Specialized Contact Lenses

You can use specialized contact lenses depending on the needs of your eyes. Specialized contact lenses include:

  • Hybrid Contact Lenses. They feature a hard, gas-permeable center surrounded by a soft outer ring. These lenses can be used to correct farsightedness, astigmatism, nearsightedness and age-related loss of close-up vision. They can also be used on irregular corneal curvature (keratoconus). If you have trouble wearing traditional hard lenses then you consider trying them.
  • Bifocal or Multifocal Contact Lenses. They are available in both the soft and hard varieties. They can be used to correct farsightedness, nearsightedness, and astigmatism in addition to an age-related loss of close-up vision (presbyopia).
  • Tinted Contact Lenses. Due to cosmetic or therapeutic purposes, some contact lenses are tinted. Tinting can improve contrast and color perception and therefore help in compensating colorblindness. However, over-the-counter contact lenses should be avoided as they can cause eye injuries and infections.

Find the Right Fit

An ophthalmologist or any other eye care specialist should be consulted and a thorough eye examination carried out before getting the right type and size of contact lenses. You should also go for the scheduled follow-up exams as recommended by your specialist. A follow-up exam might be required after a week, a month or after six months or at least once a year. By attending these exams you can be sure to find the best contact lenses for you.

Avoid Complications

Some of the problems associated with wearing contact lenses range from discomfort to severe infections. In order to the prevent problems you should do the following:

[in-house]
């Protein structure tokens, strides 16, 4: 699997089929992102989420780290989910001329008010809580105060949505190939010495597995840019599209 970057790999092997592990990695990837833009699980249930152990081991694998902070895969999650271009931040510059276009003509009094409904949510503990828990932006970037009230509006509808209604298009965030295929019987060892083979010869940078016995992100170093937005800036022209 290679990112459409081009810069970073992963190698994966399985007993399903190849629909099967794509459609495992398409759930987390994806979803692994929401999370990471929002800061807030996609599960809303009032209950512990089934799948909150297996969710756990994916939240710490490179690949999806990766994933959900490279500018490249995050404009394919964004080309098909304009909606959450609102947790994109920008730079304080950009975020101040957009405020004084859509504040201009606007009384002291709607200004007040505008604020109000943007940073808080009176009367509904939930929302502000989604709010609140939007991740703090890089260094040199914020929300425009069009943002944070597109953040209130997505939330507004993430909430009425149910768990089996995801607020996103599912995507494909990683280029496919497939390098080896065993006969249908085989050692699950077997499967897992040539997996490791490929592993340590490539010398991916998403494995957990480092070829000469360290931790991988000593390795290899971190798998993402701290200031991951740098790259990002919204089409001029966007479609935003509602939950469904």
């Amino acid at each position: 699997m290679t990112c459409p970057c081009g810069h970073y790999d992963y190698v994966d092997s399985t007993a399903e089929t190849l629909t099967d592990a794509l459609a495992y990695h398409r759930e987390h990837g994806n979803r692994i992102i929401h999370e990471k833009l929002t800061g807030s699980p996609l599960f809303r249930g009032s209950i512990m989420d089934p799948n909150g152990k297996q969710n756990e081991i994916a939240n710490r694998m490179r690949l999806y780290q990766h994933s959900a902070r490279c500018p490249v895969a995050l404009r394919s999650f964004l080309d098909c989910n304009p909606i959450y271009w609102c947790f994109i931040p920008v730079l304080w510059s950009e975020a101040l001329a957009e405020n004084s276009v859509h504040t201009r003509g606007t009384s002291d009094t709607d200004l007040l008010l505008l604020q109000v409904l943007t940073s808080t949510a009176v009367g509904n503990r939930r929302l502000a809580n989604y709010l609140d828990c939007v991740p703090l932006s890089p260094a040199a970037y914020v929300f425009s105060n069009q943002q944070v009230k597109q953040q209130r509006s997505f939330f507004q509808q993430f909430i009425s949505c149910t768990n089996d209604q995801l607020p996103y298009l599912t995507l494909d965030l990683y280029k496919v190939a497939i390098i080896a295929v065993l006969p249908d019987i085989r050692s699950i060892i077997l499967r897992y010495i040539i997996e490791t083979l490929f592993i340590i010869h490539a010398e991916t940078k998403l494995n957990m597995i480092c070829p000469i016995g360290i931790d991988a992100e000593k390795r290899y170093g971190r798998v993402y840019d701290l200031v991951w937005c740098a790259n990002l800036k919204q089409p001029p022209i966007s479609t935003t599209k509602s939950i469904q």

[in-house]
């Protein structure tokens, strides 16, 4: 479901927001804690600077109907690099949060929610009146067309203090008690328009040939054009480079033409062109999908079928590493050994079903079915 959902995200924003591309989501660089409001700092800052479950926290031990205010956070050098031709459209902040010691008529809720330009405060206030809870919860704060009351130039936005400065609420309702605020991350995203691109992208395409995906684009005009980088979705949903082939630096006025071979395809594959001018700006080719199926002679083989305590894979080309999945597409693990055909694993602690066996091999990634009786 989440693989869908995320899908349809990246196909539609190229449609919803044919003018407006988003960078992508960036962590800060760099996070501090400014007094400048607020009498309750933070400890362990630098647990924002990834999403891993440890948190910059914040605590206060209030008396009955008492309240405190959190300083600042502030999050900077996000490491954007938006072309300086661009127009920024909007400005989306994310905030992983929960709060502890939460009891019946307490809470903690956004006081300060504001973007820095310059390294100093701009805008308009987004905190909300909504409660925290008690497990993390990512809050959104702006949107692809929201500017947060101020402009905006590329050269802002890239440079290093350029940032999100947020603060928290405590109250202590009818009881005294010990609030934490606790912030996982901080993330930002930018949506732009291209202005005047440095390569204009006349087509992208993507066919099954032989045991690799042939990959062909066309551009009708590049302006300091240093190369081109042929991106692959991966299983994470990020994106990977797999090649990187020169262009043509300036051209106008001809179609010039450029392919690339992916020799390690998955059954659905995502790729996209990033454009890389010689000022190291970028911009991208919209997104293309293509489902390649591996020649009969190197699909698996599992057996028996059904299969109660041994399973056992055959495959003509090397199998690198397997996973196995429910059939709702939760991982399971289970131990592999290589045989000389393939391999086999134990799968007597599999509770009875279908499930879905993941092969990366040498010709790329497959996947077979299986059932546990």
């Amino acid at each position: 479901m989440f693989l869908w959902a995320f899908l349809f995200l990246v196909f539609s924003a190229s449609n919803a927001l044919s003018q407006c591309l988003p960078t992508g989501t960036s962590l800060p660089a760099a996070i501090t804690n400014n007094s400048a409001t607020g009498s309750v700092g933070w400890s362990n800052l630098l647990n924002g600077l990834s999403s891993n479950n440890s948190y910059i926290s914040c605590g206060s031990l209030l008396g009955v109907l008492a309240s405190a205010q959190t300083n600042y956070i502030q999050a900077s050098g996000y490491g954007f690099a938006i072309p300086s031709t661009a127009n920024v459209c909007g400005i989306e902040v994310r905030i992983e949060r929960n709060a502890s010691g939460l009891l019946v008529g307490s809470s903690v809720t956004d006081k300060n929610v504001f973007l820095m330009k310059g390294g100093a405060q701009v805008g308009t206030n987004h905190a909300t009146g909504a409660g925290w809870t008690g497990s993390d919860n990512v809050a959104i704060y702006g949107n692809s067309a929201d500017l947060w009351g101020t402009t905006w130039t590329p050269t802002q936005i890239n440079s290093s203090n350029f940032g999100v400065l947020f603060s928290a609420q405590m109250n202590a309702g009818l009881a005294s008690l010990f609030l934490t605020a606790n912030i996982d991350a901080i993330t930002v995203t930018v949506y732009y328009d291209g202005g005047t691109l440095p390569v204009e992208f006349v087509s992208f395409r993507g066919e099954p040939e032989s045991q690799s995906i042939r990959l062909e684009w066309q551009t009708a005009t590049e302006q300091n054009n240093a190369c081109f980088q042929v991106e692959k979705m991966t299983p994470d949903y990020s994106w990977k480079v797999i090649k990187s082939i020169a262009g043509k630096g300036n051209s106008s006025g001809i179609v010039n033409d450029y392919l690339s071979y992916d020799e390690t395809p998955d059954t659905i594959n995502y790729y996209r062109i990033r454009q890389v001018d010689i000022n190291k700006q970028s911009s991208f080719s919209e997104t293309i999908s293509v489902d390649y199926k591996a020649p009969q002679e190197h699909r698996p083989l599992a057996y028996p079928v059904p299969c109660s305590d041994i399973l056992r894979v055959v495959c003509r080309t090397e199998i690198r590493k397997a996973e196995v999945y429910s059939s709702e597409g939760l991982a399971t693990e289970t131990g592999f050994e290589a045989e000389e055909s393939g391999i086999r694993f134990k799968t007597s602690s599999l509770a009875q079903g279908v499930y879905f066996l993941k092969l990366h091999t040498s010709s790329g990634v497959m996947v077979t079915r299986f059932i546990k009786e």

• Practice good hygiene. Your hands must be clean when handling your contacts.
  • Remove your contacts before you go to sleep. This also applies to extended wear contacts. Overwearing your lenses can increase the risk of eye infections even though some contacts are designed to be worn overnight.
  • Minimize contact with water and saliva. When swimming or using a hot tub, you should remove your contact lenses. You should also not put them in your mouth.
  • Take care of contact lens solutions. You should only use commercially prepared, sterile products meant for the type of contact lenses that you use. Dispose of the solution in the contact lens case after you disinfect the lenses. Gently clean your lenses as directed by your specialist. Do not use expired contact solution
  • Replace contact lenses and cases as recommended. Manufacturer guidelines for replacing your contact lenses must be with the product. You should clean your contact lens case pretty regularly. Flip over the case while it is air-drying to remove any excess solution. Replace the case after every three to six months.

Dry eyes can be an issue for contact lens wearers even if they use and take good care of their lenses. In case your eyes are itchy or red, you should remove your contact lenses and use lubricating eye drops.

You should also remove your contact lenses and consult a specialist for prompt treatment if your vision becomes blurry, sensitive to light, has a discharge/swelling or you experience eye pain.

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Posted on May 18, 2023